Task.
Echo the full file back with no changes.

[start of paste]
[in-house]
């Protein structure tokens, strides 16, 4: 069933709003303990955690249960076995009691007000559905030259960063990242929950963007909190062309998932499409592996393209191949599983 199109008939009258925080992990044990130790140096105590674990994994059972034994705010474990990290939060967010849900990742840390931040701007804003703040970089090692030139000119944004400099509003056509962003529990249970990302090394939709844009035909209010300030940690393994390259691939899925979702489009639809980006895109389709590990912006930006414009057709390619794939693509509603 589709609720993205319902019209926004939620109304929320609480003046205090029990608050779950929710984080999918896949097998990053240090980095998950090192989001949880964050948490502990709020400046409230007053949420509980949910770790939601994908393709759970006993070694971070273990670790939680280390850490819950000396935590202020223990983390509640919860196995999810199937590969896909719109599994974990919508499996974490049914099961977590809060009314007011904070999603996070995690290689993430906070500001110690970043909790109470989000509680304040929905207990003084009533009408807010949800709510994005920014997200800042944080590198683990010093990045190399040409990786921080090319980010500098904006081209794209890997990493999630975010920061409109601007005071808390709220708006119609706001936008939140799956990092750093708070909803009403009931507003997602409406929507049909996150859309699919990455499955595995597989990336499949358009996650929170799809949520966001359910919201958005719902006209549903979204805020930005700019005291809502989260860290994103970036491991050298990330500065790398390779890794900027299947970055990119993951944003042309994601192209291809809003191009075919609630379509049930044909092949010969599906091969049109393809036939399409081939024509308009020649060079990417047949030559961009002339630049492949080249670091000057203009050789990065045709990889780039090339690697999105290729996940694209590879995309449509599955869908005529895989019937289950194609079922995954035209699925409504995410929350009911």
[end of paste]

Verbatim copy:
[in-house]
């Protein structure tokens, strides 16, 4: 069933709003303990955690249960076995009691007000559905030259960063990242929950963007909190062309998932499409592996393209191949599983 199109008939009258925080992990044990130790140096105590674990994994059972034994705010474990990290939060967010849900990742840390931040701007804003703040970089090692030139000119944004400099509003056509962003529990249970990302090394939709844009035909209010300030940690393994390259691939899925979702489009639809980006895109389709590990912006930006414009057709390619794939693509509603 589709609720993205319902019209926004939620109304929320609480003046205090029990608050779950929710984080999918896949097998990053240090980095998950090192989001949880964050948490502990709020400046409230007053949420509980949910770790939601994908393709759970006993070694971070273990670790939680280390850490819950000396935590202020223990983390509640919860196995999810199937590969896909719109599994974990919508499996974490049914099961977590809060009314007011904070999603996070995690290689993430906070500001110690970043909790109470989000509680304040929905207990003084009533009408807010949800709510994005920014997200800042944080590198683990010093990045190399040409990786921080090319980010500098904006081209794209890997990493999630975010920061409109601007005071808390709220708006119609706001936008939140799956990092750093708070909803009403009931507003997602409406929507049909996150859309699919990455499955595995597989990336499949358009996650929170799809949520966001359910919201958005719902006209549903979204805020930005700019005291809502989260860290994103970036491991050298990330500065790398390779890794900027299947970055990119993951944003042309994601192209291809809003191009075919609630379509049930044909092949010969599906091969049109393809036939399409081939024509308009020649060079990417047949030559961009002339630049492949080249670091000057203009050789990065045709990889780039090339690697999105290729996940694209590879995309449509599955869908005529895989019937289950194609079922995954035209699925409504995410929350009911």